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commissioner, mr. smith. host: there was some exasperation expressed by some of the members given the fact that mr. steven miller had been up on the health several weeks ago talking about irs oversight, going through what they had done during the latest tax season and there was no mention of this situation coming out of cincinnati. guest: to question a lot of people still have is to, what, when, and why were you not telling us more about it. this is the first of many hearings that is going to be held on this topic. house andve both the the senate trying to press for more answers. int: next up is lee middelburg, florida on our line for independents. you are on "washington journal." good morning. i wanted to say a couple of
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things. a snake in your house you do not cut the tail off. is go for the head, that where the poisonous. there seems to be an amnesia cloud hanging over washington dc. i would like to see jail time for some of these people. i also think the president obama is the number one example of why delved into never affirmative action. indicationere any that anyone will be going to jail over this? any criminal investigation? guest: 1 of the points in the inspector general's report is
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that this started in cincinnati. they are coming up with these buzzwords that are used as a shorthand for which groups deserved extra scrutiny. so far we have not you did see last week when the speaker made his first comments. he was asking who was going to jail for that, so that is what i think will continue to hear. host: you mentioned this was the first of several hearings, and next week there are two hearings on tuesday, the senate finance committee will take up this issue and then on wednesday, the house of government reform committee will also take a look at this. is thethe witnesses director of the organization division at the irs. who is lois lerner?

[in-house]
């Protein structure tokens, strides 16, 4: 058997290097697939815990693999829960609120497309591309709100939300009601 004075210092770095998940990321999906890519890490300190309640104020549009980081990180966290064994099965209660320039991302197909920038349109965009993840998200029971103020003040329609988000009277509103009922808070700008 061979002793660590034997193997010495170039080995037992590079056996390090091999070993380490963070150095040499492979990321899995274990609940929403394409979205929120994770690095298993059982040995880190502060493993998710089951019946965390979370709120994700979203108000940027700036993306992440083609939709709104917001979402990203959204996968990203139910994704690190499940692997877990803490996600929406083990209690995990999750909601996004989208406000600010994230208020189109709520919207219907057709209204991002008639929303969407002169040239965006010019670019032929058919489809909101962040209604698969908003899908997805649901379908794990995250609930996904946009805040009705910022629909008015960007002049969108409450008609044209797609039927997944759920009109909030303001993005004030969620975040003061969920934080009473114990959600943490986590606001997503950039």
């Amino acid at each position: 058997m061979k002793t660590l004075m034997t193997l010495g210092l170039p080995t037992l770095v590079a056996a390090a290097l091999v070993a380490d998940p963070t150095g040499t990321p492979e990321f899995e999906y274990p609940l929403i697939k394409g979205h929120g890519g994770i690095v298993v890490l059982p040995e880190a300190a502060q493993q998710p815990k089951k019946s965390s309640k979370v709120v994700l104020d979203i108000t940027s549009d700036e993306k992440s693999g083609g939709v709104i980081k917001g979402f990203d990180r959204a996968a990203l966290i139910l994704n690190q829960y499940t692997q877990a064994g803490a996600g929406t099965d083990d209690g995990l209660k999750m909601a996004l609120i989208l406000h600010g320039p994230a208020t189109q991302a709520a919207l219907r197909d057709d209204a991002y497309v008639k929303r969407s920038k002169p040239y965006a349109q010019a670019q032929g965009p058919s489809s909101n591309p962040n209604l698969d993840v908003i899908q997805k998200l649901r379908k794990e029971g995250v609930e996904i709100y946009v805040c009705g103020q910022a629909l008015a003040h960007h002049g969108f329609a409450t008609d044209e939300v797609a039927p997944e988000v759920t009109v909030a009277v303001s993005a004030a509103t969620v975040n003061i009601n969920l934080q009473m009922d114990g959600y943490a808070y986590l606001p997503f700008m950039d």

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guest: she has been at the heart of this because she works in the tax exempt division of the irs. it has got about 900 people who exemptking on the tax organization application process figuring out if they merit tax exemption and going to the steps associated with that. she has come from the federal election commission and she worked there for a number of years and transferred over into the irs. she is a lawyer who has been very involved with this. it was her comments at the merc and bar association that broke hadnews, the fact there been this targeting of conservative and departing -- tea party organizations. host: our next call for michael --kel comes from jane's
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james in pennsylvania. caller: glad to be on this morning. it is a great thing that michael is with us today, because he has -- is offering truth to the situation. i am making light of yesterday's hearing. i am cynical, but in today's world, you have to find a way to stay sane if you want to make an attempt to understand what is happening in the political world. played a comedy routine, i can't wait until the politicians deal with him. i think it is a serious matter, but the talking points are the will show usckel another side to the story. points that speak